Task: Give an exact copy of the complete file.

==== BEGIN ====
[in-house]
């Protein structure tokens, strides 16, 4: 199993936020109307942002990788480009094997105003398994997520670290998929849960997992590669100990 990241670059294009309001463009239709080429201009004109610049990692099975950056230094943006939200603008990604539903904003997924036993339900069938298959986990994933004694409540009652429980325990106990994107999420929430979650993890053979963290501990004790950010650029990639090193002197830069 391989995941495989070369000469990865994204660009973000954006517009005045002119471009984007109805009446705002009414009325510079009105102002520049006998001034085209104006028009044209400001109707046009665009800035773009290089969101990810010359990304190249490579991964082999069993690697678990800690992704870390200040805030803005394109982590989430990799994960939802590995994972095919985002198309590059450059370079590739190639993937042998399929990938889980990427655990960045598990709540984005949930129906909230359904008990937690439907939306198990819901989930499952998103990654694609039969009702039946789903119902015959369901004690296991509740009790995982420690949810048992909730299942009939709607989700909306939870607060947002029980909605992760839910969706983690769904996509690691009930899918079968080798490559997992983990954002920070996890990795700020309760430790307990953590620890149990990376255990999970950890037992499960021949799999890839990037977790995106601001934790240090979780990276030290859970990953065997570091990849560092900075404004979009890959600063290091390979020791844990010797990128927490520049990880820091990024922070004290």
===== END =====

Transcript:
[in-house]
């Protein structure tokens, strides 16, 4: 199993936020109307942002990788480009094997105003398994997520670290998929849960997992590669100990 990241670059294009309001463009239709080429201009004109610049990692099975950056230094943006939200603008990604539903904003997924036993339900069938298959986990994933004694409540009652429980325990106990994107999420929430979650993890053979963290501990004790950010650029990639090193002197830069 391989995941495989070369000469990865994204660009973000954006517009005045002119471009984007109805009446705002009414009325510079009105102002520049006998001034085209104006028009044209400001109707046009665009800035773009290089969101990810010359990304190249490579991964082999069993690697678990800690992704870390200040805030803005394109982590989430990799994960939802590995994972095919985002198309590059450059370079590739190639993937042998399929990938889980990427655990960045598990709540984005949930129906909230359904008990937690439907939306198990819901989930499952998103990654694609039969009702039946789903119902015959369901004690296991509740009790995982420690949810048992909730299942009939709607989700909306939870607060947002029980909605992760839910969706983690769904996509690691009930899918079968080798490559997992983990954002920070996890990795700020309760430790307990953590620890149990990376255990999970950890037992499960021949799999890839990037977790995106601001934790240090979780990276030290859970990953065997570091990849560092900075404004979009890959600063290091390979020791844990010797990128927490520049990880820091990024922070004290």